Cerro Aconcagua (Highest Point in the Americas 6,962 m)
The team started on December 5th with tests and pulling permits in Mendoza, Argentina. Georgia. We began climbing on December 9th starting with a series of acclimatization climbs on neighboring peaks, including Cerro Bonete, and summited on December 16th.
The team summited Aconcagua at approximately 11:30 am MT today. The map below shows their exact location. You can move the map to turn off the labels - click on "Ter" for the best image.
**UPDATED** More details on the day: The team left Camp Berlin (high camp) at approximately 5:00 am. The round trip took about 14 hours. Mike reported that everyone summited and were pleased but tired. The weather was amazing and there were only a few very light flurries at the top. They will spend the night at high camp tonight and start the journey down the mountain tomorrow.
Aconcagua is the highest peak in the world outside of the Himalayas topping out at 22,840 ft. We are very proud of Matt and the team for taking on this huge challenge. Summit #3 is one for the books!
**UPDATE** - The team has reached Camp IV - Camp Berlin at 19,600 ft. It is lightly snowing and cold but everyone is doing well. They will spend the night here and then make the summit bid tomorrow! The team will leave Camp Berlin at 5:00 am and climb the last remaining 3,236 vertical feet to summit. The weather is forecasted to be clear with 10 mph winds and temperatures peaking at a balmy 3 degrees. I will update with SPOT locations as they arrive. This is it! ______
I finally figured out a way to show the SPOT updates in a way that makes sense. The top of the mountain in those pictures is the goal. You should be able to move the maps to line up the peaks to really see their progress.
For those of you living in the Denver/Boulder area, it is a bit easier to imagine what they are facing. Our temperatures today are very similar to their conditions - the high today is 5 with a low of -6. I know that I thought of the team this morning when that biting cold made me catch my breath. Send every warm thought you can muster!
The team has now moved out of email range and is sending updates via sat phone. Matt, Mike and John moved up Aconcagua today to Camp I, aka Camp Canada at approximately 16,000 feet. They will spend tonight and tomorrow night here, hiking tomorrow to 18,000 feet to acclimate before moving onto Nido de Condor. They will spend one night at Nido then another at Camp Berlin with the summit attempt being pushed to Tuesday.
The weather is very cold and snowy - although there isn't any snow falling. The snow actually makes for an easier climb as the team can use ice crampons on snow rather than scrambling up gravel. Spirits are good even through the effects of the high altitude. They are currently 2,000 feet higher than the highest point in the continental US right now!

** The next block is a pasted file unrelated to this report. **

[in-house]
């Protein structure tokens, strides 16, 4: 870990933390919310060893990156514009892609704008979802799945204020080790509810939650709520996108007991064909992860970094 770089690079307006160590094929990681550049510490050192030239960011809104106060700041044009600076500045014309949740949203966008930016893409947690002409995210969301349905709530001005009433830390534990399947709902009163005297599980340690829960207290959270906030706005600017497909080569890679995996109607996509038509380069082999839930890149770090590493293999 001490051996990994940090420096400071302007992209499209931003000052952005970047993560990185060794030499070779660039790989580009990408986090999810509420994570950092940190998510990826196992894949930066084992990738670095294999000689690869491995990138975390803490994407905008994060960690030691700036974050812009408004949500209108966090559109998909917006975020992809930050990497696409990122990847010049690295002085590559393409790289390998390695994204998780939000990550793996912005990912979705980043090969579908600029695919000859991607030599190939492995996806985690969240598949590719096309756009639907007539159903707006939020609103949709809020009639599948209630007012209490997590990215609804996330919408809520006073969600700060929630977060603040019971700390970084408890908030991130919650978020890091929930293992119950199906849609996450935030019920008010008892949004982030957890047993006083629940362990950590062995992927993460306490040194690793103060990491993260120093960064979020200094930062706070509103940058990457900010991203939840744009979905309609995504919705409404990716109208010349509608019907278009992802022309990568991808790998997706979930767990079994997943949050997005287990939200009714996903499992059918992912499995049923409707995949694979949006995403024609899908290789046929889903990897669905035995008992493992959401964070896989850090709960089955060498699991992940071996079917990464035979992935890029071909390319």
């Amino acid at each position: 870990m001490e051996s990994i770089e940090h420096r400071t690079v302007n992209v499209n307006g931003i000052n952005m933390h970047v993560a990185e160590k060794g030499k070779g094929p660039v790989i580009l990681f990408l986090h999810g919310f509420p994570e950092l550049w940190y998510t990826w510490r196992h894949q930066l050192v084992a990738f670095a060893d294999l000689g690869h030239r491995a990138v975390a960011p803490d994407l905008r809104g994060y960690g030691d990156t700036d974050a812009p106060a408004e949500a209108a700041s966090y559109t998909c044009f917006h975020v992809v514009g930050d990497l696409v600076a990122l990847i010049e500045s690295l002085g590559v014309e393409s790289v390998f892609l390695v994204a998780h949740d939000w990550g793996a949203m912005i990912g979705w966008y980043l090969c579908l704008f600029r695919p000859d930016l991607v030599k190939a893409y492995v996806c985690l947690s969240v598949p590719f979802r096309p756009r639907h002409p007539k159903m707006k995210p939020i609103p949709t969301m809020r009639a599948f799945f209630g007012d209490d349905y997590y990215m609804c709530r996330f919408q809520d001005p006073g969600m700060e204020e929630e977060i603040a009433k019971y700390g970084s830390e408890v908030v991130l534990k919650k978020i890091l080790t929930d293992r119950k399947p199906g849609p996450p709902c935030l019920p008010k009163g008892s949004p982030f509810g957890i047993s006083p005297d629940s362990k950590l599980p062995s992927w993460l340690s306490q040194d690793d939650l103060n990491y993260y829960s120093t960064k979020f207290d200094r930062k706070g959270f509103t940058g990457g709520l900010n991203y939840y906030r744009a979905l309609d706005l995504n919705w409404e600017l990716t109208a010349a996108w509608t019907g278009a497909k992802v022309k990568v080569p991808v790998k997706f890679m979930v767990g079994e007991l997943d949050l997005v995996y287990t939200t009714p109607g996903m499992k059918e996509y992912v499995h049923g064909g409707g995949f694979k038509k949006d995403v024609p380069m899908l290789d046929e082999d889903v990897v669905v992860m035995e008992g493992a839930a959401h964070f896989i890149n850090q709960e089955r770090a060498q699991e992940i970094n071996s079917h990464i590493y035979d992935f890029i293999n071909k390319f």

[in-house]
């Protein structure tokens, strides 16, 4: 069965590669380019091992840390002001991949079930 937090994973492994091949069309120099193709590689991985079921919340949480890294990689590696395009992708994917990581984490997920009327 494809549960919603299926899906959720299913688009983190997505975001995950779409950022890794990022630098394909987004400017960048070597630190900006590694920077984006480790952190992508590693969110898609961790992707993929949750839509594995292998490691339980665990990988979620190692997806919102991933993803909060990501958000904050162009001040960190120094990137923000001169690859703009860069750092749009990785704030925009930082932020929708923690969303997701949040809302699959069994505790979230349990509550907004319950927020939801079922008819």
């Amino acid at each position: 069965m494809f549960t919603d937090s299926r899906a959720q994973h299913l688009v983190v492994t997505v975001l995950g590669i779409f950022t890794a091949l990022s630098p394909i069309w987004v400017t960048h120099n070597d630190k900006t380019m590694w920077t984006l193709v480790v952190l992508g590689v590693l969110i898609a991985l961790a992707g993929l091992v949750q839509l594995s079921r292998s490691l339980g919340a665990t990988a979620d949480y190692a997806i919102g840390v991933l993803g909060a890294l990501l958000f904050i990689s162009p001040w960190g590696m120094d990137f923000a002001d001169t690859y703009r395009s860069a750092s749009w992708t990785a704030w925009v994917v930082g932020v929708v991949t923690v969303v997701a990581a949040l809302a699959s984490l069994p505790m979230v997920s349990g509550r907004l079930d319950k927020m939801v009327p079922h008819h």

December 11, 2008
As promised here are some pics from yesterday's climb of Cerro Bonete. We have one more aclimatizing climb today, rest day tomorrow, and Saturday is "Go Time" where we will push up the mountain, each day to a higher camp with an expected summit attempt on Wednesday. The weather is projected to be good this weekend through our summit attempt but we have an unusual weather pattern today called a Viento Blanco (White Wind), not good for a summit attempt in the next few days. Everyone is in great spirits and looking forward to getting up the mountain!
December 10, 2008 - Cerro Bonete!
We had a wonderful climb of Cerro Bonete 16,523 ft. We all reached the summit, strong and with no signs of any acclimization problems. Extrodinary weather and views greeted us on top. Cerro Bonete is the fourth highest separate mountain in the Americas (after Aconcagua, Ojos del Saladoand Monte Pissis). Pictures will follow!
December 9, 2008 - Base Camp! Argentina and Aconcagua are spectacular! The team of Matt Moniz, Mike Moniz, John Banks and guide Tom Torkelson have been together since Saturday when we entered the park in which Aconcagua resides. A four day trek to Base Camp at Aconcagua has taken us from approximately 8,000 feet to 14,200 feet.
Everyone is doing well, both physically and mentally. We are looking forward to the next four or five days of acclimatizing day climbs out of base camp to bring the equipment up to next highest camp. Over the weekend, we will be leaving Base Camp for Camp Canada followed by Nido de Condor which is at approx 18,500 ft. From Nido de Condor, the plan is to climb to Camp Berlin which is just under 20,000 ft. From Berlin, it will be the big push for the summit which is at 22,860 ft.
Everyone is excited to be a part of this expedition climbing the highest peak outside of the Himalayas and to be among some of the most striking mountains in the world. We will be able to communicate well while at Base Camp with some of our thoughts and pictures from our acclimatizing day trips but once we break camp for Camp Canada communications will be limited. Our current schedule has us back in Mendoza by the 20th. \
We've been in Mendoza now for two days. The weather has been hot and dry, very nice. The Argentinian people are some of the kindest people I've ever met, we've made several new friends. Special thank you to Arturo Argumedo who without his help and planning the Aconcagua attempt would not be possible.
The past few days have been very difficult. In order to comply with the Court of Argentina's conditions to gain a permit I've had to get a medical exam from a Pulmonologist and a Cardiologist. Unfortunately, we learned today that they had to be performed by a special public hospital so I spent the day back with the Doctors doing the same test over. Dr. Luis was especially kind.
At 3 pm I finally was granted my climbing permit. We begin the trek in to Confluencia tomorrow morning. Now we can start climbing Aconcagua.